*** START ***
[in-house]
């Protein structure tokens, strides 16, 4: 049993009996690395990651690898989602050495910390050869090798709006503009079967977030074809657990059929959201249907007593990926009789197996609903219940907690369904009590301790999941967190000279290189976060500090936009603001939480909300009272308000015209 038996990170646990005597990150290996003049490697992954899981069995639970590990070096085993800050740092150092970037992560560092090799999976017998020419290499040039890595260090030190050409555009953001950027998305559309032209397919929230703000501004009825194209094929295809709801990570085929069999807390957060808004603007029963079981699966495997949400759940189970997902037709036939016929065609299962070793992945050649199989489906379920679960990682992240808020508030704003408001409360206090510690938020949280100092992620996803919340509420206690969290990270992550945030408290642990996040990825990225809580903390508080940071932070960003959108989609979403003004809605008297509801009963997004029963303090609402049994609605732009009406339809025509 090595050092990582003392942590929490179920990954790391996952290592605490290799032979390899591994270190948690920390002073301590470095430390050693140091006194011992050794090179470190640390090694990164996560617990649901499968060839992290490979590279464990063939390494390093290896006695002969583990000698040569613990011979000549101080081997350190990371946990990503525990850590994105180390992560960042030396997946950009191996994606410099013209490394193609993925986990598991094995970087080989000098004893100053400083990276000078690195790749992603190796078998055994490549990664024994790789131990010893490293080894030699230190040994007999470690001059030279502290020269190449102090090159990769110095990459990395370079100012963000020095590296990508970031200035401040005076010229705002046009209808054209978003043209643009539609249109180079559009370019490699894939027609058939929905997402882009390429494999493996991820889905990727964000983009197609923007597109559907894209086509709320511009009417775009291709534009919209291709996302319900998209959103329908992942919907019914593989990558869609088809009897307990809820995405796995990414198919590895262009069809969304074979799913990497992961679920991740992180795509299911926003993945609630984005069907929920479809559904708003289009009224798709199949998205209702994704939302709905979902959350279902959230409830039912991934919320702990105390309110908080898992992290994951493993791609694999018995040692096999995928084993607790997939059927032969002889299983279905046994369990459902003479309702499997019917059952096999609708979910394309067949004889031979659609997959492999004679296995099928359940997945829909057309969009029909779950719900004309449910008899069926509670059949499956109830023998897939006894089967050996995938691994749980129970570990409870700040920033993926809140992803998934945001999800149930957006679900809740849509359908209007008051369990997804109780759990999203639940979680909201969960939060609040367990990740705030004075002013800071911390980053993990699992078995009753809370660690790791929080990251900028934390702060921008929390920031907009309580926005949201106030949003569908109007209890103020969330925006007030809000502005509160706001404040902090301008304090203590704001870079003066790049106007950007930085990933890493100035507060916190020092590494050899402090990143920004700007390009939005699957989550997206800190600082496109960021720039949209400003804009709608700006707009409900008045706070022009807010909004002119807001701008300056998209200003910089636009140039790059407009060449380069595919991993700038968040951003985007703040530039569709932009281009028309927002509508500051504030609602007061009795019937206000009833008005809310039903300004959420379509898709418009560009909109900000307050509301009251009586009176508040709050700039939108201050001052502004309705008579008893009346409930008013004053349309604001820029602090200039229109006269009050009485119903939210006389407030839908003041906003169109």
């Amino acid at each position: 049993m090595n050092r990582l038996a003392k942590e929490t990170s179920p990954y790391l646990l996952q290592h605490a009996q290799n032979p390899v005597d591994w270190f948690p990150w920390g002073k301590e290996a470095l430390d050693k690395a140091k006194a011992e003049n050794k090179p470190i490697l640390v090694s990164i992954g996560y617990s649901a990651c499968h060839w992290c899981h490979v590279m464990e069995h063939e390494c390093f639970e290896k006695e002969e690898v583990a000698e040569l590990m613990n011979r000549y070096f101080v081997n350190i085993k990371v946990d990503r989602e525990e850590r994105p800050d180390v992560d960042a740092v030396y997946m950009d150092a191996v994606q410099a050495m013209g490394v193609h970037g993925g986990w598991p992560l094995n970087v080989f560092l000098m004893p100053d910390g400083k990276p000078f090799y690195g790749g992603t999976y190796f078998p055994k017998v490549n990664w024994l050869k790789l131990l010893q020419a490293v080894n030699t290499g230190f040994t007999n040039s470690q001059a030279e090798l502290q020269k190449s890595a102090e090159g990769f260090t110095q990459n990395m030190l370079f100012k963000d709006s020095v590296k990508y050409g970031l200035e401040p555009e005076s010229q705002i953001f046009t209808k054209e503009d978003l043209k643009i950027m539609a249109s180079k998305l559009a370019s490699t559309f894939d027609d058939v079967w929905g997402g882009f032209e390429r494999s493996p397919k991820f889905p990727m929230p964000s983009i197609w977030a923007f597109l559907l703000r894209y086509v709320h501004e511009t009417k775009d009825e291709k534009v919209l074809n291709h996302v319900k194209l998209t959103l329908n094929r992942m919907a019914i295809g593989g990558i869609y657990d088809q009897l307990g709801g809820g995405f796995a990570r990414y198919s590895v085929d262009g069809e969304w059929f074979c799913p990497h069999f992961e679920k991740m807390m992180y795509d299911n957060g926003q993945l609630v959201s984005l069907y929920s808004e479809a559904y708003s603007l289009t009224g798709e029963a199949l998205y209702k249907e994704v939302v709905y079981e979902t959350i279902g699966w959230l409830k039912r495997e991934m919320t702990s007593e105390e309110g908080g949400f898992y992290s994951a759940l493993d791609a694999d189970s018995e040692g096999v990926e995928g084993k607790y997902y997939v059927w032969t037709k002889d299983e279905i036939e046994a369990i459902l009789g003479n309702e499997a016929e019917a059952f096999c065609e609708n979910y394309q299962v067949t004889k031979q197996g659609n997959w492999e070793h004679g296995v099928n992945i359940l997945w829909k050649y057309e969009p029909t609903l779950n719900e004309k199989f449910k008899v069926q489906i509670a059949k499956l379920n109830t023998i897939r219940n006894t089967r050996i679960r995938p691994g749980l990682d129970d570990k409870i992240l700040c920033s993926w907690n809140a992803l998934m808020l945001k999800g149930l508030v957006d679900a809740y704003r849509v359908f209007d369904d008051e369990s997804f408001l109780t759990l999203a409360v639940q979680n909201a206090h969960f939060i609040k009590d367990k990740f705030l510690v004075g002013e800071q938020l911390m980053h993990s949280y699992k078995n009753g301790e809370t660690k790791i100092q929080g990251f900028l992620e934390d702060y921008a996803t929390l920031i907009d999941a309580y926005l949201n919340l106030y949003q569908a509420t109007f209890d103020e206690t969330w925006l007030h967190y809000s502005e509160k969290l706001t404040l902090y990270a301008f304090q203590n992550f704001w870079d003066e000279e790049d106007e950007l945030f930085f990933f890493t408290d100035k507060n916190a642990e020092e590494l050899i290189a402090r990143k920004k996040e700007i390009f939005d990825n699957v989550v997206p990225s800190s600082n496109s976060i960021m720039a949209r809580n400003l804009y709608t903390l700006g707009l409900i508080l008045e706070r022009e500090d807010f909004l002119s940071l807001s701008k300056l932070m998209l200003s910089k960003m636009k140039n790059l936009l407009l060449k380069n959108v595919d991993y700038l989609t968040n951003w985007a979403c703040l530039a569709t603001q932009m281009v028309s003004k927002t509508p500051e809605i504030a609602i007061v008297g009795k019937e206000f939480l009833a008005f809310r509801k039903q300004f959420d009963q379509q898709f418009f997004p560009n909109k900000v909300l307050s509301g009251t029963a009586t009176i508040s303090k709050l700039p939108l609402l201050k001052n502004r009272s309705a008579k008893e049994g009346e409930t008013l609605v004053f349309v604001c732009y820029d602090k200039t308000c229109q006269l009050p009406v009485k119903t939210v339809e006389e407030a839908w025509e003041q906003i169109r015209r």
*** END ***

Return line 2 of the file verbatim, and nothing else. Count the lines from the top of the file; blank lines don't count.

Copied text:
């Protein structure tokens, strides 16, 4: 049993009996690395990651690898989602050495910390050869090798709006503009079967977030074809657990059929959201249907007593990926009789197996609903219940907690369904009590301790999941967190000279290189976060500090936009603001939480909300009272308000015209 038996990170646990005597990150290996003049490697992954899981069995639970590990070096085993800050740092150092970037992560560092090799999976017998020419290499040039890595260090030190050409555009953001950027998305559309032209397919929230703000501004009825194209094929295809709801990570085929069999807390957060808004603007029963079981699966495997949400759940189970997902037709036939016929065609299962070793992945050649199989489906379920679960990682992240808020508030704003408001409360206090510690938020949280100092992620996803919340509420206690969290990270992550945030408290642990996040990825990225809580903390508080940071932070960003959108989609979403003004809605008297509801009963997004029963303090609402049994609605732009009406339809025509 090595050092990582003392942590929490179920990954790391996952290592605490290799032979390899591994270190948690920390002073301590470095430390050693140091006194011992050794090179470190640390090694990164996560617990649901499968060839992290490979590279464990063939390494390093290896006695002969583990000698040569613990011979000549101080081997350190990371946990990503525990850590994105180390992560960042030396997946950009191996994606410099013209490394193609993925986990598991094995970087080989000098004893100053400083990276000078690195790749992603190796078998055994490549990664024994790789131990010893490293080894030699230190040994007999470690001059030279502290020269190449102090090159990769110095990459990395370079100012963000020095590296990508970031200035401040005076010229705002046009209808054209978003043209643009539609249109180079559009370019490699894939027609058939929905997402882009390429494999493996991820889905990727964000983009197609923007597109559907894209086509709320511009009417775009291709534009919209291709996302319900998209959103329908992942919907019914593989990558869609088809009897307990809820995405796995990414198919590895262009069809969304074979799913990497992961679920991740992180795509299911926003993945609630984005069907929920479809559904708003289009009224798709199949998205209702994704939302709905979902959350279902959230409830039912991934919320702990105390309110908080898992992290994951493993791609694999018995040692096999995928084993607790997939059927032969002889299983279905046994369990459902003479309702499997019917059952096999609708979910394309067949004889031979659609997959492999004679296995099928359940997945829909057309969009029909779950719900004309449910008899069926509670059949499956109830023998897939006894089967050996995938691994749980129970570990409870700040920033993926809140992803998934945001999800149930957006679900809740849509359908209007008051369990997804109780759990999203639940979680909201969960939060609040367990990740705030004075002013800071911390980053993990699992078995009753809370660690790791929080990251900028934390702060921008929390920031907009309580926005949201106030949003569908109007209890103020969330925006007030809000502005509160706001404040902090301008304090203590704001870079003066790049106007950007930085990933890493100035507060916190020092590494050899402090990143920004700007390009939005699957989550997206800190600082496109960021720039949209400003804009709608700006707009409900008045706070022009807010909004002119807001701008300056998209200003910089636009140039790059407009060449380069595919991993700038968040951003985007703040530039569709932009281009028309927002509508500051504030609602007061009795019937206000009833008005809310039903300004959420379509898709418009560009909109900000307050509301009251009586009176508040709050700039939108201050001052502004309705008579008893009346409930008013004053349309604001820029602090200039229109006269009050009485119903939210006389407030839908003041906003169109």